I’ve got some good news and some bad news for you.
The bad news is stress is everywhere. Burnout is on the rise. And work-life balance has become more of a dream than a reality for most people.
The good news is you have a great deal more control over those things than you might think.
It’s kind of like aging. As Steve Austad, the author of Why We Age, has discovered … people mistakenly think longevity is all about one’s genes. In reality, he says it’s really one-quarter genetic and three-quarters lifestyle. In other words, you have control over three-quarters of the things that determine how long you’re going to live.
In a similar sense, you have control over three-quarters of the things that will determine how the stress in your life will affect your overall work-life balance. And that’s something to be thankful for during this week of Thanksgiving 2018.
Here are six things that research tells us … and people who live past the age of 100 tell us … that you can and should do to live a long, healthy, balanced life.
=> 1. Exercise your brain.
The more you use your brain, the healthier it becomes. So you need to keep on learning.
That’s why I read something educational or listen to something motivational 10 minutes every day. That’s not a lot of time, but no matter how busy I am or you are we can all afford to spend 10 minutes a day exercising our brains.
And those 10 minutes a day turns into 60 hours of extra education per year … which is not only huge but revolutionary. I know that practice revolutionized my health, my marriage, my business, my finances, my spirituality, my relationships, and finances all for the better.
That’s why I’m offering my largest, most revolutionary Black-Friday/Thanksgiving sale this week on every one of my products. The items are so cheap, marked down 72% to 85%, so you won’t have any financial reason to pass up on this exercise-your-brain challenge. Click Here
=> 2. Stay physically active.
Find something that makes you feel euphoric and then do it and keep on doing it. But find something and DO IT NOW.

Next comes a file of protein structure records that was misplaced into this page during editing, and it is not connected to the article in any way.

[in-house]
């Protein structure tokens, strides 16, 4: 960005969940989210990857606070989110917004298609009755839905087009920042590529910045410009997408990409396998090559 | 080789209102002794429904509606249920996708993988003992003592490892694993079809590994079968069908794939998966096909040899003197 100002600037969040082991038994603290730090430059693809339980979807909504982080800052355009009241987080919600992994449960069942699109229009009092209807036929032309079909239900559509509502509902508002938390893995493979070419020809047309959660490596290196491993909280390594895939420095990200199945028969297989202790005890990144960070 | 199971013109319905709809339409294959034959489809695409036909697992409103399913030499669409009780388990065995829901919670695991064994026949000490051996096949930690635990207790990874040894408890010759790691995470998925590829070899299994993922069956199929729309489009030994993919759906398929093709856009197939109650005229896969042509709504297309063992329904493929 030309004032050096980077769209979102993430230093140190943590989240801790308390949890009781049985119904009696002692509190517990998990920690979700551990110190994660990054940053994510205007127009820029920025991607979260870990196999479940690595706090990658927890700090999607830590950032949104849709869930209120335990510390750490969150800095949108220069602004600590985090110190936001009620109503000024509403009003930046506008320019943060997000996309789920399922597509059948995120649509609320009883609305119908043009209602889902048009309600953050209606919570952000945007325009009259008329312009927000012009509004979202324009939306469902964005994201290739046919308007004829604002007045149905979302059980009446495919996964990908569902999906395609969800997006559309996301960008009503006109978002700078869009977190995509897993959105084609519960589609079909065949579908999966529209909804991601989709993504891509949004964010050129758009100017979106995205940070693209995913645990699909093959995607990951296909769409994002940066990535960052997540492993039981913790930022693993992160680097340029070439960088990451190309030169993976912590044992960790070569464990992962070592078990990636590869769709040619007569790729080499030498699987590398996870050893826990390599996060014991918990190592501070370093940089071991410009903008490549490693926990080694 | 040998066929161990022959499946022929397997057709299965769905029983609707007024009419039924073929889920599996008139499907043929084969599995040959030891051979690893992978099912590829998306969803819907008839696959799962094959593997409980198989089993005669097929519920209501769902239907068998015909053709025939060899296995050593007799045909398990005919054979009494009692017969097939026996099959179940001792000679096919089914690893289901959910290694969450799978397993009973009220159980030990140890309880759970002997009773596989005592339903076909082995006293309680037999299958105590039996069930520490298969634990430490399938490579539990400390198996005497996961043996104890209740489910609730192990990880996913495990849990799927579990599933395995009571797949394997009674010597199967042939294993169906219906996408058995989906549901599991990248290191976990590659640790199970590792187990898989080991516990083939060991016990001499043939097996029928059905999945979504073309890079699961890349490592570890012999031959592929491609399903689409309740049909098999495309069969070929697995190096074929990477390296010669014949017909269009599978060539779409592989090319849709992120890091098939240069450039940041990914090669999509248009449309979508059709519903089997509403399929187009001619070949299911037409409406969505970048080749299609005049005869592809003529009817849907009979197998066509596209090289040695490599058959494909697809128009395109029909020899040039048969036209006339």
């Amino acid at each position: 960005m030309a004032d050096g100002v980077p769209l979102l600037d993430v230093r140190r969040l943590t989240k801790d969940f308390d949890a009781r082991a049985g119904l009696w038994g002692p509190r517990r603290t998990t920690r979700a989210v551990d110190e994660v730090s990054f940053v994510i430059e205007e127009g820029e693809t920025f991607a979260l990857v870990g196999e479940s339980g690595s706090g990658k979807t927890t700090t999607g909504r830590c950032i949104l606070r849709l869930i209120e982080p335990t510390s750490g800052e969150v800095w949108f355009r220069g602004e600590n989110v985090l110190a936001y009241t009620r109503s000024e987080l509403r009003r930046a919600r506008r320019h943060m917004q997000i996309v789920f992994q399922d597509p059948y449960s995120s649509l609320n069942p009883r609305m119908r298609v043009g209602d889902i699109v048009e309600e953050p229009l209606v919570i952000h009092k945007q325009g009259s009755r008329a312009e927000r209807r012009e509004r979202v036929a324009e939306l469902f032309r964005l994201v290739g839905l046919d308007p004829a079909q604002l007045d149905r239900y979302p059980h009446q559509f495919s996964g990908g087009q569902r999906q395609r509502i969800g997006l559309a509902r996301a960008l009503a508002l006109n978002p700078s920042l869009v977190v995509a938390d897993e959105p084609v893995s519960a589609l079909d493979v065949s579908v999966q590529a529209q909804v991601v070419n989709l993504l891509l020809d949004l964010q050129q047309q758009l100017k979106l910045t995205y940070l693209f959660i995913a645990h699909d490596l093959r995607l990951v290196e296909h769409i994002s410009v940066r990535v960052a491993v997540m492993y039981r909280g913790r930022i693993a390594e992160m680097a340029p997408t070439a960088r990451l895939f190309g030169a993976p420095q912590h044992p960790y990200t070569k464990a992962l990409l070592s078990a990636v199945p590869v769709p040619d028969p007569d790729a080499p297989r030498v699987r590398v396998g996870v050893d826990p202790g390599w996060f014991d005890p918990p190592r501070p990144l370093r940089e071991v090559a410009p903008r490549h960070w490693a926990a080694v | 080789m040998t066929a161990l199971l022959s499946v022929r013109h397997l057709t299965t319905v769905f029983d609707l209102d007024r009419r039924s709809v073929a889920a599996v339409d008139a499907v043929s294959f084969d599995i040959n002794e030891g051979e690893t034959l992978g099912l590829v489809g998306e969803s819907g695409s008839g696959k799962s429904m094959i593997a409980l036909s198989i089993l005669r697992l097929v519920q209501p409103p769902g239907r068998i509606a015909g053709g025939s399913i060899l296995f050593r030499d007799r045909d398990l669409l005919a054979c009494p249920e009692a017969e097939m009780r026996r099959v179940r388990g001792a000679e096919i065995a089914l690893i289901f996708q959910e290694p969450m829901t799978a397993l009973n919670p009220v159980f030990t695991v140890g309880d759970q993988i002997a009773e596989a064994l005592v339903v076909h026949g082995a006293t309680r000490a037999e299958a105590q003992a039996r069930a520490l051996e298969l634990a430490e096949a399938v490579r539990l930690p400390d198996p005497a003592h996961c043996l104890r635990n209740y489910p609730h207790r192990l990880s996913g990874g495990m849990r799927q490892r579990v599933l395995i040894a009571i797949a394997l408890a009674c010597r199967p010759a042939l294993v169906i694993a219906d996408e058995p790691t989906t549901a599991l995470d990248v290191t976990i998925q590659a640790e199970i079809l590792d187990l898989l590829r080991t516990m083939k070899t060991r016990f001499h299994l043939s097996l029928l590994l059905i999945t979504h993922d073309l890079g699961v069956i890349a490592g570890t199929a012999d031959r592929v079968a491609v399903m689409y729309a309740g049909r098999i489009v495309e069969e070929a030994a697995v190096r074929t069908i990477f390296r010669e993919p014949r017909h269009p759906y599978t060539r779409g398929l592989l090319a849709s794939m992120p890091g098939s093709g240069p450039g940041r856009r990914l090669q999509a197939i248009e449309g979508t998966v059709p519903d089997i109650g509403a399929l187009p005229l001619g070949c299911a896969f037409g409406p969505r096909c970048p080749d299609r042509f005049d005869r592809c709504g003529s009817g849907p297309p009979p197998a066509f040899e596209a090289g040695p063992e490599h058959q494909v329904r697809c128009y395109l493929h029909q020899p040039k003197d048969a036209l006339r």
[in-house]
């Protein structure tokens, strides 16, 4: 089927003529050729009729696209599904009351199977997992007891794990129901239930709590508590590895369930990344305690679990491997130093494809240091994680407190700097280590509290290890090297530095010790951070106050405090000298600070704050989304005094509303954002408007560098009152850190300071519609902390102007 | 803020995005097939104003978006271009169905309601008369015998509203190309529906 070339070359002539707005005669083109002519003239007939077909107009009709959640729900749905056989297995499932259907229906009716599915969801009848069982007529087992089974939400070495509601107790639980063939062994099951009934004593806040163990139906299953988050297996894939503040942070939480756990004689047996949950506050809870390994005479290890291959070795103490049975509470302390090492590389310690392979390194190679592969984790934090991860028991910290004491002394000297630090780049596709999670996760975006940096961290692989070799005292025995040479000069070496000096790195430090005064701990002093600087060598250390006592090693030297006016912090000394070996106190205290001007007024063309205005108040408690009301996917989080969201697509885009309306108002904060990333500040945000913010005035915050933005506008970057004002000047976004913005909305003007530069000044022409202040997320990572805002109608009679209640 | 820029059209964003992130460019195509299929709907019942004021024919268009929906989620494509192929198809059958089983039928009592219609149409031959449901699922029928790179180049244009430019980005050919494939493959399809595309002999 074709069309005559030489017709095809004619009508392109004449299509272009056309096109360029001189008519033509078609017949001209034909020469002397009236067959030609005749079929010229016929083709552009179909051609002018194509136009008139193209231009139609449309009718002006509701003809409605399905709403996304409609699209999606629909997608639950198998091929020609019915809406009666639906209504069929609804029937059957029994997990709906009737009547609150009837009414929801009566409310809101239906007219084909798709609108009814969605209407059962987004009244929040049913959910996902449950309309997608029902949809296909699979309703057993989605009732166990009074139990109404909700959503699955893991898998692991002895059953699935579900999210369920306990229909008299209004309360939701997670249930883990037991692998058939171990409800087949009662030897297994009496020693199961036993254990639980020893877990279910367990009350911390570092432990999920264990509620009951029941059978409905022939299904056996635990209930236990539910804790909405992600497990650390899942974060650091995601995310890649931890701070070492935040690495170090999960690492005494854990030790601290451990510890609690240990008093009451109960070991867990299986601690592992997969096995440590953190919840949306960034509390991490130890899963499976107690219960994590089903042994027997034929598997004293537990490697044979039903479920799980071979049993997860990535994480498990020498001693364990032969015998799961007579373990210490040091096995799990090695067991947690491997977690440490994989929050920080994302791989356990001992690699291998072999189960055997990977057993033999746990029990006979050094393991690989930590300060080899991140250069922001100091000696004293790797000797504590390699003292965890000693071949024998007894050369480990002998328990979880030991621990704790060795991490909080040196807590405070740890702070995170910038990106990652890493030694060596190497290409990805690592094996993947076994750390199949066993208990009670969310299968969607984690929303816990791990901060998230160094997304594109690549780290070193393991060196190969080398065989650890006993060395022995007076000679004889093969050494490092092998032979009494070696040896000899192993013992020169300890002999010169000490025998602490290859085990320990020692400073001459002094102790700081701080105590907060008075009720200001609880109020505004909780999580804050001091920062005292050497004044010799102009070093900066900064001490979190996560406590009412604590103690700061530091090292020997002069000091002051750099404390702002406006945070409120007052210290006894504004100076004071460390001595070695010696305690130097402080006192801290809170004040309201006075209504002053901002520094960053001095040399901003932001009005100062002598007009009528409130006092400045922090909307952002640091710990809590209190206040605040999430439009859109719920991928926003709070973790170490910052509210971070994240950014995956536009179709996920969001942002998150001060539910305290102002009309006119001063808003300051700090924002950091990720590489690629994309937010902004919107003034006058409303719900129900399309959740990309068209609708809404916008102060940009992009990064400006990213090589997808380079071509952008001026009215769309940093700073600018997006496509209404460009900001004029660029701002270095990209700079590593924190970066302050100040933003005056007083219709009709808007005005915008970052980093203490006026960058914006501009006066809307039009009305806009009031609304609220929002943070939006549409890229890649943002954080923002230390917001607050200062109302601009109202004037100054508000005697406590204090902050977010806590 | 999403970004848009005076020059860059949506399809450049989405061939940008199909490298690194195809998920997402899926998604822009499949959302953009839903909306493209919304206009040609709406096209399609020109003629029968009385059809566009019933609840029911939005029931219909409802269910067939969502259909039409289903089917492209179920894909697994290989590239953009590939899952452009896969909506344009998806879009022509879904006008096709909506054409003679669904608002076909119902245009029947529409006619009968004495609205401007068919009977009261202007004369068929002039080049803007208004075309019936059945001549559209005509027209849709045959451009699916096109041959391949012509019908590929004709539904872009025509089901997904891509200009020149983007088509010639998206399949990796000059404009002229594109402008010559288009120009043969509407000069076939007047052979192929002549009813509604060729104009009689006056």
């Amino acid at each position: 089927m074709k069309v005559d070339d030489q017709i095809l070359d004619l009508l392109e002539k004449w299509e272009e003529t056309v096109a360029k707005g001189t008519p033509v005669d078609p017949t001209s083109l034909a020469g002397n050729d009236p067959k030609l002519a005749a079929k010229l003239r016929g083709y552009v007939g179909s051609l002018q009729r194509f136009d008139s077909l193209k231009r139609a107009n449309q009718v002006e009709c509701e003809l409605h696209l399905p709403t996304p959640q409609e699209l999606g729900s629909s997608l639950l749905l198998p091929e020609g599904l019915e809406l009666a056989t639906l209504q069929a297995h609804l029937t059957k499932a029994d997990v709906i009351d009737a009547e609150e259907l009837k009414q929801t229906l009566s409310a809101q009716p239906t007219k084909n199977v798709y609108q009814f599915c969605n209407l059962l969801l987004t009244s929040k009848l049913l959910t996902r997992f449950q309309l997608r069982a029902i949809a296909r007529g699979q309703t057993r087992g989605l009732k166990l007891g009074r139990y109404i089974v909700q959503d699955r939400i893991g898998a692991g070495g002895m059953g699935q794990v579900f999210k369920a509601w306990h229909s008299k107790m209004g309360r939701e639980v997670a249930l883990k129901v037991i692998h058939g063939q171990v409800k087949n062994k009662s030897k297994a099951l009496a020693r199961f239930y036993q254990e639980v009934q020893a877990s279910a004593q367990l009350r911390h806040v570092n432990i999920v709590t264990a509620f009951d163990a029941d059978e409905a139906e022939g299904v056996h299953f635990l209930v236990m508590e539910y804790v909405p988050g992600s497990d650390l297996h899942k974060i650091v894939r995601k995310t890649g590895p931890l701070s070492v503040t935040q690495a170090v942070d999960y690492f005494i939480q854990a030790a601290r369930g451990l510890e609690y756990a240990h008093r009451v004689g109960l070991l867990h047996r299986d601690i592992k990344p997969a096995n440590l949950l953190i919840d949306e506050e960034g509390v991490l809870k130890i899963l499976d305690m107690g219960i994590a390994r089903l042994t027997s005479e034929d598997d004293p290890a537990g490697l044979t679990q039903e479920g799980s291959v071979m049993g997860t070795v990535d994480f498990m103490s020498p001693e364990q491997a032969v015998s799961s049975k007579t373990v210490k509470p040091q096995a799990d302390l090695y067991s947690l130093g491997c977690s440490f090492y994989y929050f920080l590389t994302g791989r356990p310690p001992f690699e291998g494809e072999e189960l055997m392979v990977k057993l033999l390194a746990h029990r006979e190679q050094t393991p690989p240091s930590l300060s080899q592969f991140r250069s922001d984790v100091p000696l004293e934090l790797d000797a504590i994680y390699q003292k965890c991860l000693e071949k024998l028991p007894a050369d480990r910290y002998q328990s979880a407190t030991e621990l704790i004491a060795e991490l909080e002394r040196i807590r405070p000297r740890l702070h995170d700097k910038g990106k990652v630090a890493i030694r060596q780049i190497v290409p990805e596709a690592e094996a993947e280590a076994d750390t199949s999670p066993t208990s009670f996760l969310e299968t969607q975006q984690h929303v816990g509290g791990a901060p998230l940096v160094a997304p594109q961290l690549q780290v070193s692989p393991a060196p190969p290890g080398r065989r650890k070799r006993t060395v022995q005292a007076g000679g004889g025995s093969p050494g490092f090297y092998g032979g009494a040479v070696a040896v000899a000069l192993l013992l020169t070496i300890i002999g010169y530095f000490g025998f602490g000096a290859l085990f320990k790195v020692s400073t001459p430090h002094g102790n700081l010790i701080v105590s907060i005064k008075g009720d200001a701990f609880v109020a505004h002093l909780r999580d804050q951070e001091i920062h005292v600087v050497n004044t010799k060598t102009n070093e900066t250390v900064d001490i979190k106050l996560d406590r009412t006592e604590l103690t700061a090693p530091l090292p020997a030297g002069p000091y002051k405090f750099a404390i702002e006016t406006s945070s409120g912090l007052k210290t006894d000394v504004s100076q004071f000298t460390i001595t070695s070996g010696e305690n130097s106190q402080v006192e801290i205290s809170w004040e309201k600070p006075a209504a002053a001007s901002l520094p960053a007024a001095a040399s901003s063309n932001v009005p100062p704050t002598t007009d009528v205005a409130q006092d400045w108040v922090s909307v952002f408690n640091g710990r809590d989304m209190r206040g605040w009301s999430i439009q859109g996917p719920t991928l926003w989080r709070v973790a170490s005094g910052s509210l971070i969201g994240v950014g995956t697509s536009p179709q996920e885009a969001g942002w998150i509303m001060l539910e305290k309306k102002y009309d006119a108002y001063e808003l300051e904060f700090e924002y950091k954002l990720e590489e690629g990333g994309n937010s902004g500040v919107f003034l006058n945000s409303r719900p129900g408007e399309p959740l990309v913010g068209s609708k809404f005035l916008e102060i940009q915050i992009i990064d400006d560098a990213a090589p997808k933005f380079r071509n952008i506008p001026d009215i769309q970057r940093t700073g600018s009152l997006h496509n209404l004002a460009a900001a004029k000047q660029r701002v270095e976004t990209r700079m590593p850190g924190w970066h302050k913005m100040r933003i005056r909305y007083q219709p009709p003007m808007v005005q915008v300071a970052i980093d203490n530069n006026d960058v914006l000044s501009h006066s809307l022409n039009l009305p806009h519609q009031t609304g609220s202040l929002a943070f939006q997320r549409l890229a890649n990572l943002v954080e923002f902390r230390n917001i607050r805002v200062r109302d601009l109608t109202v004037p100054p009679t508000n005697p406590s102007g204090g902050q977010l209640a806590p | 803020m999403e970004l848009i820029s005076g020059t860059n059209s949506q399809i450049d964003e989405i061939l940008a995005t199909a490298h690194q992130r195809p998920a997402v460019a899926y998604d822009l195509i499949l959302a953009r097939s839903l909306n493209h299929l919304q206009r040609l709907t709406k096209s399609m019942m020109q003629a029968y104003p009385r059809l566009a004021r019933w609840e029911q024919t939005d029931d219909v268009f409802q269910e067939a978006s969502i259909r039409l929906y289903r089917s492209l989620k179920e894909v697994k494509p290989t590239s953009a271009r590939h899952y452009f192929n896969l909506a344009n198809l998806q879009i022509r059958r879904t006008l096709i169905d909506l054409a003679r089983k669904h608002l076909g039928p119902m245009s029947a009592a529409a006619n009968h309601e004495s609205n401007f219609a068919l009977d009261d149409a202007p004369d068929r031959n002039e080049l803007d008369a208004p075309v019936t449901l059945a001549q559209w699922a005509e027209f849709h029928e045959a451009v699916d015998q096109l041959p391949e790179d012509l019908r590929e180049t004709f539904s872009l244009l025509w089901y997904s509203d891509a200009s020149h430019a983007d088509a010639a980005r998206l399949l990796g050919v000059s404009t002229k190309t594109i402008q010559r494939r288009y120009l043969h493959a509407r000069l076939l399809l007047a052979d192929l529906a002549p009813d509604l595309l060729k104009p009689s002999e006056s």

That something may be your work. As Pablo Casals, the great composer and conductor who lived to be almost 100, said, “The man who works and is never bored is never old. Work and interest in worthwhile things are the best remedy for age.”
That something may be a recreational activity. It may be going for a walk, working in your garden, taking a bike ride, or finding some way to serve others. It doesn’t matter. As Frank Crane puts it, “There are three rules for success. The first: Go on. The second: Go on. And the third: Go on.”
One of the finest examples of staying active, and yet not stressed out or off balance, is my friend and mentor, Dr. Sidney Simon. He’s 92 right now and is as active and healthy as ever. This is the poem he wrote and sent me when he turned 81, called Birthday Ramblings.
“In May I will be eighty one, And in no way am I done.
“Daily miles paradise biking, Summer days of mountain hiking.
“I will keep on teaching, and occasionally preaching.
“Spend some time on the stage, Acting, still a prodding rage.
“Review an off-beat play; write it in my unique way.
“I want to keep on learning, inside me, a scholar burning.
“And certainly, about kissing, not one I plan to be missing.
“I love the hours spent cuddling, talking, truth telling, not muddling.
“I cherish the joys of love making sacred sweet nights partaking.
“No need for love on Viagra, maybe to honeymoon in Niagara.
“Well, in May I turn a ripe old eighty one.
But I won’t be done until one hundred eighty one.”
=> 3. Manage your memories.
Some people are haunted by the past, by what they did or didn’t do. They’re stuck in guilt and regret, and that will stress you out.
Learn, instead, to manage your memories. As psychologist Laura King advises, “Being happy isn’t about forgetting the past. It’s about learning from it and discovering ways to have a better future.”
=> 4. Keep the faith.
Time and again, the research indicates that people of faith tend to live longer and live happier. Faith gives people a courage to live by and a peace to live with.
Indeed, Jonathan Livingston Seagull noted, “When you come to the edge of all the light you have known and are about to step out into the darkness, Faith is knowing one of two things will happen. There will be something to stand on, or you will be taught how to fly.”
When Ethel Yarbrough passed the 100-year mark, she was asked about her secret for a long, relatively stress-free life. She answered, “Sing and pray. I pray all the time, thanking God for everything He’s done for me.”
=> 5. Manage your stress.
As creativity expert Natalie Goldberg puts it, “Stress is an ignorant state. It believes that everything is an emergency.” And of course, it isn’t.
So one of the most important steps in managing your stress is to realize that not everything that happens in your life is worthy of your worry, panic, or hissy fits. Don’t sweat the small stuff.